The committee then prioritized the opportunities as follows:

  1. Obesity
  2. Diabetes
  3. Access to Care/Lack of adequate, affordable health insurance

Obesity is a contributing factor to four of Chatham County’s leading causes of death: cancer, heart disease, stroke, and diabetes. The Committee felt a positive impact on individual behaviors that contribute to these diseases would occur by focusing on reduction in obesity strategies.

Diabetes, based on the 2012 Health of Chatham report, has been a priority health issue in the past two community health assessments. In Chatham County from 2007-2011 the diabetes mortality rate was 33.7 deaths per 100,000 people, a 5% increase over the 2006-2010 rate. The Committee felt a positive impact would occur by focusing on the prevention of diabetes which includes healthy eating and physical activity, as well as assisting with individual management.

Access to care/lack of adequate health insurance was identified as a “big problem” by 48% of Chatham County residents on the 2010 Community Health Assessment. Between 2009 and 2011, 14.2% of county residents were uninsured. In Siler City, 24.5% live below the poverty level. Chatham Hospital has always been committed to providing every patient with high quality healthcare, regardless of ability to pay. Charity care is available at Chatham Hospital for North Carolina residents who have a household income at or less than 250% of the federal poverty guidelines based on family size. The Medicaid Eligibility Specialist and the Case Management department assist patients in obtaining necessary health care resources through community and state agencies. The hospital incurs losses from bad debt/un-reimbursed services which are considered a community benefit of Chatham Hospital to meet healthcare needs that would otherwise be unmet.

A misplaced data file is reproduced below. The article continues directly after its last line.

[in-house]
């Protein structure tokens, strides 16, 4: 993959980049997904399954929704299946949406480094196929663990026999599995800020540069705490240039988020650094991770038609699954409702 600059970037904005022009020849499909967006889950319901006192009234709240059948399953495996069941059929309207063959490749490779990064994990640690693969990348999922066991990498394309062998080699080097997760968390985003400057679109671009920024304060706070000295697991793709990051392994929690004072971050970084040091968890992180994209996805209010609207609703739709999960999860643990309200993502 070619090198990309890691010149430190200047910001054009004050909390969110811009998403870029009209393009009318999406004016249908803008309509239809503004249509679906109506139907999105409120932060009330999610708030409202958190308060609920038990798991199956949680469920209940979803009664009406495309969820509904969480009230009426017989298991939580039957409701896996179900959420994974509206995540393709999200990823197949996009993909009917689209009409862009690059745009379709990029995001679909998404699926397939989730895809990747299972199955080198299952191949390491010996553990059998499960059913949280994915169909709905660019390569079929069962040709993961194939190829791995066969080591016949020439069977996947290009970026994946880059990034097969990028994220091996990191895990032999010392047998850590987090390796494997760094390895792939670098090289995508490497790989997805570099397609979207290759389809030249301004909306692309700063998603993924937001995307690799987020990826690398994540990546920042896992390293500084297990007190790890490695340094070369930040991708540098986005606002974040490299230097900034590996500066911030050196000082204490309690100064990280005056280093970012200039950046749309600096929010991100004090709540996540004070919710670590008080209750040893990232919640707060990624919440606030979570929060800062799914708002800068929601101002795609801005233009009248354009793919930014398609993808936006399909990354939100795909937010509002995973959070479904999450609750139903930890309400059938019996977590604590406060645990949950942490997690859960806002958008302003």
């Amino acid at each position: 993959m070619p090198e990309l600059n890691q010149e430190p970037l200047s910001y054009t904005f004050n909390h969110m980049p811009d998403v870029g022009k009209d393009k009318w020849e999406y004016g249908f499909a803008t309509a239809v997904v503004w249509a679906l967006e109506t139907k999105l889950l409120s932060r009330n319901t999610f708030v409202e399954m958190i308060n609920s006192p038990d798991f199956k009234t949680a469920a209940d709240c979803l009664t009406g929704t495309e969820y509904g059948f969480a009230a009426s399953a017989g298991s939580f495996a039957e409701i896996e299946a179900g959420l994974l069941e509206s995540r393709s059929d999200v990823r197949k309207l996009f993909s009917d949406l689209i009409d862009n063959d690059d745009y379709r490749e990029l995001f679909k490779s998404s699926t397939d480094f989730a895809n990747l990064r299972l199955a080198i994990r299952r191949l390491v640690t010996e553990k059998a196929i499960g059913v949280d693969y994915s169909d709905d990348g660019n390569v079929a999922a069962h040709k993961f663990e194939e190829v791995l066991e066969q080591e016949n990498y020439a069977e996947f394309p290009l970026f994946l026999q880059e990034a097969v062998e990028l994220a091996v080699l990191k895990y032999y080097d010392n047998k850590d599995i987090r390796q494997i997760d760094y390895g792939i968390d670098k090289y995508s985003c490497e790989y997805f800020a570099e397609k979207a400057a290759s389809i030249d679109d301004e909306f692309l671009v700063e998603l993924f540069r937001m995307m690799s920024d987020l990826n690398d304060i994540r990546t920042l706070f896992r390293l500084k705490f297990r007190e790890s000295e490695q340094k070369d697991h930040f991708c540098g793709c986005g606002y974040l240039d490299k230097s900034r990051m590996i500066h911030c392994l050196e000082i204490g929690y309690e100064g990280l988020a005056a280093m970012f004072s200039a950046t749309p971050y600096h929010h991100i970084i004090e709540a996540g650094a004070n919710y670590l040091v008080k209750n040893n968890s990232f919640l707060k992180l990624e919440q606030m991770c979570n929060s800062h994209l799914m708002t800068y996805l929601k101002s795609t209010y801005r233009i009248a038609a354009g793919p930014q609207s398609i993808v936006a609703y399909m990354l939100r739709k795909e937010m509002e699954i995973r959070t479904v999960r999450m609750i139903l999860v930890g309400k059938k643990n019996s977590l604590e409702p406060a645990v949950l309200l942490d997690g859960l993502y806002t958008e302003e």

The Hispanic-Latino population in Siler City is 49.8%, which creates access to healthcare and insurance challenges unique to that population. Chatham Hospital provides interpreter services with on-site interpreters and Language Line availability 24/7 to ensure that the language barrier does not impede understanding and communication of needs.

Access to primary care and specialty care is essential to health and wellness. Chatham Hospital has worked with UNC to open a specialty clinic in which different specialists from UNC staff the clinic on a rotating basis. The specialties include ENT, General Surgery,Gynecology, Ophthalmology, Pediatric Surgery and Urology. Access to specialty care eliminates transportation problems that some residents have, thus providing the opportunity for better care.

Implementation Strategy

The Committee discussed initiatives by Chatham County agencies and the towns of Siler City, Goldston and Pittsboro to determine how identified needs were currently being addressed by other community agencies. The Committee discussed ways that Chatham Hospital was currently addressing obesity, diabetes and access to care/lack of adequate, affordable health insurance. The committee then identified ways to expand those services and better meet these needs in the future.


Improving the health of the community and managing costs effectively is a priority at Chatham Hospital, as is empowering and educating the community in ways of improving their health. Chatham Hospital is committed to this implementation strategy for improving the health of the community served.